EB-2 is an immigrant visa preference category for United States employment-based permanent residency, created by the Immigration Act of 1990. The category includes “members of the professions holding advanced degrees or their equivalent”, and “individuals who because of their exceptional ability in the sciences, arts, or business will substantially benefit prospectively the national economy, cultural or educational interests, or welfare of the United States, and whose services in the sciences, arts, professions, or business are sought by an employer in the United States”. Applicants (with the exception of applicants applying for an exemption known as National Interest Waiver) must generally have an approved labor certification, a job offer, and their employer must have filed an Immigrant Petition for Alien Worker (Form I-140) with the USCIS.
A Beneficiary’s degree must be from an accredited university in order for the Beneficiary to be considered eligible for a Green Card under EB-2 classification. Evidence such as SEVIS certification or state board approval, which confirm that the university is a legitimate educational institution, is not sufficient to show accreditation for Green Card purposes.
USCIS clarified what is considered to be equivalent to a U.S. Master’s Degree for Employment-Based Category 2. Each petition and its supporting documentation are examined on a case-by-case basis and degree equivalencies are based on the evidence presented with the individual case. However, the below is provided as a general outline:
1. U.S. Master’s Degree – As long as it is in the field required, no additional document is required.
2. Four-year Bachelor’s Degree + two-year Master’s Degree (India) – With degrees in the same or related fields, this will generally be considered the equivalent to a U.S. Master’s Degree and no additional document is required.
3. Three-year Bachelor’s Degree + three-year Master’s Degree (India) – With degrees in the same or related fields, this will generally be equivalent to a U.S. Master’s Degree and no additional document is required.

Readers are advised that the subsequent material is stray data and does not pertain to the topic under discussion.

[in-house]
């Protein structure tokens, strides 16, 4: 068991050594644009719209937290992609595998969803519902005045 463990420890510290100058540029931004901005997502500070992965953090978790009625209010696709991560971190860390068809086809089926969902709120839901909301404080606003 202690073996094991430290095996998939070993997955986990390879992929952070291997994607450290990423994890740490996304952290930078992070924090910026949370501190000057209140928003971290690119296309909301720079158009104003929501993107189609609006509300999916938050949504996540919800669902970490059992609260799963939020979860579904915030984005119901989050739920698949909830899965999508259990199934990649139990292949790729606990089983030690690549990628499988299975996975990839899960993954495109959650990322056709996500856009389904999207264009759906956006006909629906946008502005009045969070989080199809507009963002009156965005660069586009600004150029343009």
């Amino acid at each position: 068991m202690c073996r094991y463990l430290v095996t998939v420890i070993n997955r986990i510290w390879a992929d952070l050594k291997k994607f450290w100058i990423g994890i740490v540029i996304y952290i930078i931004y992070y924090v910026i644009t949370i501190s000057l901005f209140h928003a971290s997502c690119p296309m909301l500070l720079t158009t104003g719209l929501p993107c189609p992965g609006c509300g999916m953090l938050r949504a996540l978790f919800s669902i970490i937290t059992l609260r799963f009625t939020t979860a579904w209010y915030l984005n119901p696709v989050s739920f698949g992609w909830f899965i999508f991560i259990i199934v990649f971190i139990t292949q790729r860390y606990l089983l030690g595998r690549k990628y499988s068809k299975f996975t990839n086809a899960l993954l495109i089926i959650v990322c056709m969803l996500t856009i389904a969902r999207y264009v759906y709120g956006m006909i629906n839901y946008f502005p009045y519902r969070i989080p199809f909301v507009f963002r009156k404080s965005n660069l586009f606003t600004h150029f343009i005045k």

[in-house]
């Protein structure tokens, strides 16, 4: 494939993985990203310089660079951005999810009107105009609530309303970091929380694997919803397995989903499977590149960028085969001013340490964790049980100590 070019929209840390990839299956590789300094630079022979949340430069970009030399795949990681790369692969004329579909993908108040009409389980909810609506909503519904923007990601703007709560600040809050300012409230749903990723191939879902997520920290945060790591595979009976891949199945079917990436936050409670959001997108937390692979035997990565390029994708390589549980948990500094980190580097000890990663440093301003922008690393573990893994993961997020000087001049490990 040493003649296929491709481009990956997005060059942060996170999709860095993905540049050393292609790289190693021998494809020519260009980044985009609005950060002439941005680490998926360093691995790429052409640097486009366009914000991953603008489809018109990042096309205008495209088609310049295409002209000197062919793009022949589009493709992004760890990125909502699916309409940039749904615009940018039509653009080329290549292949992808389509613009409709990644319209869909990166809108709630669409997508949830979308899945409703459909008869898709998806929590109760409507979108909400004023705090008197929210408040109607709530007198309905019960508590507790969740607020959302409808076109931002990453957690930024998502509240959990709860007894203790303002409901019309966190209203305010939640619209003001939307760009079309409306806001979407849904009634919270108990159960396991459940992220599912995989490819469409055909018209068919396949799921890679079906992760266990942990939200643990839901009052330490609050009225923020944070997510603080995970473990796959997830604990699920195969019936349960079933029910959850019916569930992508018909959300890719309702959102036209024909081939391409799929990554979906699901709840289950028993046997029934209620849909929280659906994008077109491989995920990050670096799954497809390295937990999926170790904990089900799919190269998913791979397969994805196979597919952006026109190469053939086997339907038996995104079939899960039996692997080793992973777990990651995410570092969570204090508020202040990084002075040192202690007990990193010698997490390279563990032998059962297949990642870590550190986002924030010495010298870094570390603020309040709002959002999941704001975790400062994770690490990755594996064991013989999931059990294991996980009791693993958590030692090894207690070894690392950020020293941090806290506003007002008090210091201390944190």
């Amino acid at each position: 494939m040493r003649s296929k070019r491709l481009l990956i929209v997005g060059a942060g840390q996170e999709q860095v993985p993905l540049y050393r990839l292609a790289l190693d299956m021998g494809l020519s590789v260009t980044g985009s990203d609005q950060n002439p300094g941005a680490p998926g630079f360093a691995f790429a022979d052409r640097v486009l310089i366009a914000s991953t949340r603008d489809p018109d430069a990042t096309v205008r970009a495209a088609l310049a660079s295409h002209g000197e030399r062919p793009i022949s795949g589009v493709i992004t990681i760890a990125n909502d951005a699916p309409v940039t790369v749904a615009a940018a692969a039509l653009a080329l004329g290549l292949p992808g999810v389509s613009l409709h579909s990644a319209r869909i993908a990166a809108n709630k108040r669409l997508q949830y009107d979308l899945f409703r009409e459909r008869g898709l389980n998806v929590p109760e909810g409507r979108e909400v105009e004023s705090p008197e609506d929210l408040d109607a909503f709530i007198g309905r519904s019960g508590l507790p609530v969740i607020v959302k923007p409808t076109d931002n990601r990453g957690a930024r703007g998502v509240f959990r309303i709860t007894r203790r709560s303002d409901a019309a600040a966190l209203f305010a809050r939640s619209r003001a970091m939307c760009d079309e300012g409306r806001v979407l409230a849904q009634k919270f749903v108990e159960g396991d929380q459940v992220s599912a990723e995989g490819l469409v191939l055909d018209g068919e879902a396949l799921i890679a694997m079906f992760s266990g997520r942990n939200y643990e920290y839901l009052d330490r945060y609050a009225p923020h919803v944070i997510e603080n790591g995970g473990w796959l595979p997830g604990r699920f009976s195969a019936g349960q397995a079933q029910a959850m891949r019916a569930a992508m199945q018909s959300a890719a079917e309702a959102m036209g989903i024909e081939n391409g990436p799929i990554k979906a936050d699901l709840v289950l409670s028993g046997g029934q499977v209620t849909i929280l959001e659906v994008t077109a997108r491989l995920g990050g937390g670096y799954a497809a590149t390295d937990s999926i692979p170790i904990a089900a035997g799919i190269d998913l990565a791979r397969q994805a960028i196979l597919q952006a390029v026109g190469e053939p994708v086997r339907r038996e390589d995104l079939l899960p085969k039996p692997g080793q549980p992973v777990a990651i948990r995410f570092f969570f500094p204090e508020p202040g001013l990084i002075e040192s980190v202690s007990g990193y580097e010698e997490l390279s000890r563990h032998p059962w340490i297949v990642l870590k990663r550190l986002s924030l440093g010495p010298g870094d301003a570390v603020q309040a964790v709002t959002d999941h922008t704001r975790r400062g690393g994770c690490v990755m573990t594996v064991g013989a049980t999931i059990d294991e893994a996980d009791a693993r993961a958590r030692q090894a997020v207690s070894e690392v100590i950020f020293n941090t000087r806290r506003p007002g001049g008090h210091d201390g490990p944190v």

4. Three-year Bachelor’s Degree + one-year postgraduate diploma + two-year Master’s Degree (India) with degrees in the same or similar field – This would generally be considered the equivalent of a Bachelor’s Degree plus one additional year of education. Therefore, the beneficiary would also need to have five years’ progressive experience. If the postgraduate diploma is determined to be progressive postgraduate education that is a continuation of the three-year Bachelor’s Degree, it is possible that this would be considered the equivalent to a U.S. Master’s Degree and there would be no need to establish five years’ progressive experience.
5. Three-year Bachelor’s Degree + two-year Master’s Degree (India) – Generally, this would be the equivalent of a Bachelor’s Degree + one year and would require five years’ progressive experience to qualify under the 2nd preference (EB-2) category.
6. Three-year Bachelor’s Degree + two-year Master’s Degree (India) + five years’ progressive, post-Master’s Degree experience – Generally, the educational degrees would be determined to be the equivalent of a U.S. Bachelor’s + one year and the beneficiary would meet the statutory requirement.
7. Three-year Bachelor’s Degree + two-year Master’s Degree + one-year postgraduate diploma (India) – Generally, this would be the equivalent of a Bachelor’s Degree + one year and would require five years’ progressive experience to qualify under the 2nd preference category (EB-2). If the postgraduate diploma is determined to be progressive postgraduate education that is a continuation of the three-year Bachelor’s Degree or the two-year Master’s Degree, it is possible that this would be considered the equivalent to a U.S. Master’s Degree, and there would be no need to establish five years’ progressive experience.